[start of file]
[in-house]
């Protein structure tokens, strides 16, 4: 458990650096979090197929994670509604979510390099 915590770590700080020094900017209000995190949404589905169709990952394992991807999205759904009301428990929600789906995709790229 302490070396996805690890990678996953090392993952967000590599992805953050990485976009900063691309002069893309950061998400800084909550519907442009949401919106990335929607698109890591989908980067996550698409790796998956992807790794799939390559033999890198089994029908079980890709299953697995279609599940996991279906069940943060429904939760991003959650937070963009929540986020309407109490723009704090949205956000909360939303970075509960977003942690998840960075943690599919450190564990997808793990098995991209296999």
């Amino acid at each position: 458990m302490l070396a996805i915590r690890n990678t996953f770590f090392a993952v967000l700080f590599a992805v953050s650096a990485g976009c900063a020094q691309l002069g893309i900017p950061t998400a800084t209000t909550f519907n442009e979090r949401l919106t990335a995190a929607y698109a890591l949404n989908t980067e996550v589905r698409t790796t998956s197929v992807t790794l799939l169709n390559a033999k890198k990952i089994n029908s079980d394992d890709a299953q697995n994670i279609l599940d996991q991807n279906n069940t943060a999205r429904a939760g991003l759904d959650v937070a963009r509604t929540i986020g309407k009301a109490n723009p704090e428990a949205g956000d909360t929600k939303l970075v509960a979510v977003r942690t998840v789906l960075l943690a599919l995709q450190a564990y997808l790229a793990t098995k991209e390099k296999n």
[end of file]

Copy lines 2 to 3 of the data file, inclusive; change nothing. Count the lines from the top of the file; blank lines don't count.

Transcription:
């Protein structure tokens, strides 16, 4: 458990650096979090197929994670509604979510390099 915590770590700080020094900017209000995190949404589905169709990952394992991807999205759904009301428990929600789906995709790229 302490070396996805690890990678996953090392993952967000590599992805953050990485976009900063691309002069893309950061998400800084909550519907442009949401919106990335929607698109890591989908980067996550698409790796998956992807790794799939390559033999890198089994029908079980890709299953697995279609599940996991279906069940943060429904939760991003959650937070963009929540986020309407109490723009704090949205956000909360939303970075509960977003942690998840960075943690599919450190564990997808793990098995991209296999």
């Amino acid at each position: 458990m302490l070396a996805i915590r690890n990678t996953f770590f090392a993952v967000l700080f590599a992805v953050s650096a990485g976009c900063a020094q691309l002069g893309i900017p950061t998400a800084t209000t909550f519907n442009e979090r949401l919106t990335a995190a929607y698109a890591l949404n989908t980067e996550v589905r698409t790796t998956s197929v992807t790794l799939l169709n390559a033999k890198k990952i089994n029908s079980d394992d890709a299953q697995n994670i279609l599940d996991q991807n279906n069940t943060a999205r429904a939760g991003l759904d959650v937070a963009r509604t929540i986020g309407k009301a109490n723009p704090e428990a949205g956000d909360t929600k939303l970075v509960a979510v977003r942690t998840v789906l960075l943690a599919l995709q450190a564990y997808l790229a793990t098995k991209e390099k296999n």